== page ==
Thursday, March 12, 2009


This is a diagram of my Personal Learning Environment, the place where I organize and access my online learning resources.

I put it together using the free version of a mind-mapping tool called The Personal Brain. I chose the Brain because:
  1. I find the user interface easy to use: click-drag-and-type, copy-and-paste.
  2. I like the logic of parent, child and peer relationships between 'thoughts'.
  3. I like how it collapses and expands to organize and display information in clusters.
  4. I like the interactive final document it produces: searchable, navigable, hyperlinked.
  5. I can export the final document as a web page (that I FTP onto a server) that displays both the map and the web site I'm working on in the same page.
Now when I get online I go first to my PLE page and then through that to all my learning links (including this blog). I love having the map available to me on any page I'm working on: just click a small arrow at the top corner of my screen and the map unfolds down to let me navigate to another page.

The Brain also helped me resolve what for me was an 'intellectual conflict' between producing a visual map of my PLE and visualizing the final environment itself. I guess I wanted to build it as I was mapping it out. With this tool, I was able to produce an image that is itself the final space, so two birds with one stone, I felt.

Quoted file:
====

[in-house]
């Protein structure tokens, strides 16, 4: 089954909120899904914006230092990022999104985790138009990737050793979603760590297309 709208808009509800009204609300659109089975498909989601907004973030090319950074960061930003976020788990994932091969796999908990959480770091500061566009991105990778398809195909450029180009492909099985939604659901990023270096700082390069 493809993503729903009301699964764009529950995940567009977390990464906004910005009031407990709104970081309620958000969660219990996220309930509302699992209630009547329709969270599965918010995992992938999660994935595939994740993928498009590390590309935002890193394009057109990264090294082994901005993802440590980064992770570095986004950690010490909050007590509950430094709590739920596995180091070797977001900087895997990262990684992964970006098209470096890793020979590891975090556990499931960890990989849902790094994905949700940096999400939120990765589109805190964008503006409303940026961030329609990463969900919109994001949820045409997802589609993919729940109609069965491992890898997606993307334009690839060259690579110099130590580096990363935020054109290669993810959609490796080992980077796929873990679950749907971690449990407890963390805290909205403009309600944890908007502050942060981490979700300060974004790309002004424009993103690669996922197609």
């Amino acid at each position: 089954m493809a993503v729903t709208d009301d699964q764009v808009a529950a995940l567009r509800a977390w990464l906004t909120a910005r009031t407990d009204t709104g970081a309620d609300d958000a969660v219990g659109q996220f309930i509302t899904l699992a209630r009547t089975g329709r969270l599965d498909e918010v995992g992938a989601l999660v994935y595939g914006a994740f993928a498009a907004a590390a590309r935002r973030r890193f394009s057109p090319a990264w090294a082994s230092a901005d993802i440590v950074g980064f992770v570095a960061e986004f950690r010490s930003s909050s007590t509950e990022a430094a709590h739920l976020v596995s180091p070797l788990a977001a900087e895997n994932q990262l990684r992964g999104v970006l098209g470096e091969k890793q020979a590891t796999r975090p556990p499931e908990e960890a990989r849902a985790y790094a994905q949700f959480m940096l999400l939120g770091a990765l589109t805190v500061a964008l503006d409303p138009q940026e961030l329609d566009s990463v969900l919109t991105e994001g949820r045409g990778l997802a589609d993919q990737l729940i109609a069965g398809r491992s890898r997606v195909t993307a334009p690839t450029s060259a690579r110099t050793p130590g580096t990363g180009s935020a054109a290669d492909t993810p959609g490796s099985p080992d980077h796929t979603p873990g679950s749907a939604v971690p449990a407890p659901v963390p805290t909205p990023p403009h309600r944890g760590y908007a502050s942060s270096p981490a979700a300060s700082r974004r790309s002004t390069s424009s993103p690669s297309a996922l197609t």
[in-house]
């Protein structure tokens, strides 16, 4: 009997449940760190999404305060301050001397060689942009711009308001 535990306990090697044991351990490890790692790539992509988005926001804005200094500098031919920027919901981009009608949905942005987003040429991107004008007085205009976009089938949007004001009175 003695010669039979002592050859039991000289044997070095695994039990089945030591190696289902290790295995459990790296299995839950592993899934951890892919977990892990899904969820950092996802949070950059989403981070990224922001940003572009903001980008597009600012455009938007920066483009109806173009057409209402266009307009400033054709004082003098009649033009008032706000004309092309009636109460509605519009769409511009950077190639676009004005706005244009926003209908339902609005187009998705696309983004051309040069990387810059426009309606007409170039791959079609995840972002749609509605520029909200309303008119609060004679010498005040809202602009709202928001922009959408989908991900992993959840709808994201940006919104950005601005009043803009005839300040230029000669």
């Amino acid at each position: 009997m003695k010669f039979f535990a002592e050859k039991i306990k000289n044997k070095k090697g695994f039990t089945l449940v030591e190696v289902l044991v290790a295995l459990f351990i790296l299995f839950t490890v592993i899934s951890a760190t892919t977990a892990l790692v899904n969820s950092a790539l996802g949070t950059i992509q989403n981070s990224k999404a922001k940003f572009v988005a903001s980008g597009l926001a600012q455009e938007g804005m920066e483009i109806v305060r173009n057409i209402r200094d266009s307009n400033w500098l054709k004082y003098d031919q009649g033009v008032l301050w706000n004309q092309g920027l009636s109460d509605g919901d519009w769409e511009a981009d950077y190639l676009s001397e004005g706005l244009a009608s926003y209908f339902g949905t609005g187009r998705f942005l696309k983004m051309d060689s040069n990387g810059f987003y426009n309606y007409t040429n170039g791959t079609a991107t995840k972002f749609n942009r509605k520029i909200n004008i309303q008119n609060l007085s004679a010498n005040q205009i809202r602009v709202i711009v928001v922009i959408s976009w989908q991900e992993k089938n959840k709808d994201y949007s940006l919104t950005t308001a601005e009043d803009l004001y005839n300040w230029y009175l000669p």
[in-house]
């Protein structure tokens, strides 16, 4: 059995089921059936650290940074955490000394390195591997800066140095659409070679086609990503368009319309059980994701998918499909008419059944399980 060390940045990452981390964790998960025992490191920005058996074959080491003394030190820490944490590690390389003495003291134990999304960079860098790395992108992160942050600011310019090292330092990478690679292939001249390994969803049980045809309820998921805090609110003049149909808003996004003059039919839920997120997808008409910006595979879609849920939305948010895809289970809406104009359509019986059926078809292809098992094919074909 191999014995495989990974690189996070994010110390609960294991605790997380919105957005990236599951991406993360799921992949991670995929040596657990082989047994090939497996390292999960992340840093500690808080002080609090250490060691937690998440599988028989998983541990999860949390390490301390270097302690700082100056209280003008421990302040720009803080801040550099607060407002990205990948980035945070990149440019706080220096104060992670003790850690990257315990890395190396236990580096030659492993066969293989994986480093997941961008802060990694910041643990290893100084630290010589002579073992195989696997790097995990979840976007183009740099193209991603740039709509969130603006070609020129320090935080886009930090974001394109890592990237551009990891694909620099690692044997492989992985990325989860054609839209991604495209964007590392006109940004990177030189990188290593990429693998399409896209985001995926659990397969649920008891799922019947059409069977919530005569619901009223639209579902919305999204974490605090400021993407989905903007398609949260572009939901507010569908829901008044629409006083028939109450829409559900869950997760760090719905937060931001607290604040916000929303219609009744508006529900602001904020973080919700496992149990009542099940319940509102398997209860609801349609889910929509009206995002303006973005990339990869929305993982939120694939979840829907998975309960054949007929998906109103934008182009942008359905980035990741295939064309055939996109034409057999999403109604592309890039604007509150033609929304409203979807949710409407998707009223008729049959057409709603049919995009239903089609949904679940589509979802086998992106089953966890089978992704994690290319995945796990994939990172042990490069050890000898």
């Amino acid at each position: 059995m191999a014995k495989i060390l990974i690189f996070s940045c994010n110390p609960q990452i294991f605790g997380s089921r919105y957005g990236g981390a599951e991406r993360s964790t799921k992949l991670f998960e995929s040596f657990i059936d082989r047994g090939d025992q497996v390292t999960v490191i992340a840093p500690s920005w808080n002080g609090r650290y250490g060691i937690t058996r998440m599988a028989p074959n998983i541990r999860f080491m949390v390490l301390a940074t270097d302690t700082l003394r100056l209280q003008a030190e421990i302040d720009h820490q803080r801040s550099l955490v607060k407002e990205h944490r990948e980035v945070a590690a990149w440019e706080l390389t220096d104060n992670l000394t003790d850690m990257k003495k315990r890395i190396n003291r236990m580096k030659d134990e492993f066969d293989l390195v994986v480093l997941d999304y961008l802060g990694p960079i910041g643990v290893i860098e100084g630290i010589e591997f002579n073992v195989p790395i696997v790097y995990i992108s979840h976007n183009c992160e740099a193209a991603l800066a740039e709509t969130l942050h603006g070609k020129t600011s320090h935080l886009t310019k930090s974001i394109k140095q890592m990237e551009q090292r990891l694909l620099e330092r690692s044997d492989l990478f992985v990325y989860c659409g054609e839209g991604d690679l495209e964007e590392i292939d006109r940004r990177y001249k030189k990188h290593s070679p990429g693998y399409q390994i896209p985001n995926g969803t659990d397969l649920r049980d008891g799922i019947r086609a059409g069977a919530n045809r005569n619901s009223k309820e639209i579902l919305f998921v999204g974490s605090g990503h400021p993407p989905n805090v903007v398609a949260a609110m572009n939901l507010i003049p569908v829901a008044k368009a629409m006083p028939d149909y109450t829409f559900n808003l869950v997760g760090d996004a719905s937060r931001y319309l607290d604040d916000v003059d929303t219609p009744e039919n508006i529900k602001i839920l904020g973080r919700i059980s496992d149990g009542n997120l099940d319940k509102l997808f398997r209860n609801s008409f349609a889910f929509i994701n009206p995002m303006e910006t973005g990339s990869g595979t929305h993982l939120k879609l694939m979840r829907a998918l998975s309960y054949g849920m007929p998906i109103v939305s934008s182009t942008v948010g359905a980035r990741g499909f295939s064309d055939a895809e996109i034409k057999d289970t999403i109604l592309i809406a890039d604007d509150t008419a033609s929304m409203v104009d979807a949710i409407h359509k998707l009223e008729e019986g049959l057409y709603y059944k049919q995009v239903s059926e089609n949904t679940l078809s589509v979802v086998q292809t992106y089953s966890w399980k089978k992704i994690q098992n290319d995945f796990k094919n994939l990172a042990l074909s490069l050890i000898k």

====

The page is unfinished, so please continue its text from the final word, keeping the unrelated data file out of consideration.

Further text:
I appreciated doing this assignment because it forced me to consider and organize my favourite online places visited for information and knowledge. Just seeing visually how my visits are clustered helps me to understand and shape my learning.

The assignment also forced me to open other online spaces: an iGoogle aggregator space for my emails and RSS feeds, a GoogleReader space for my journal subscriptions and this blog to document my progress through the course.

Guess my digital footprint's growing.

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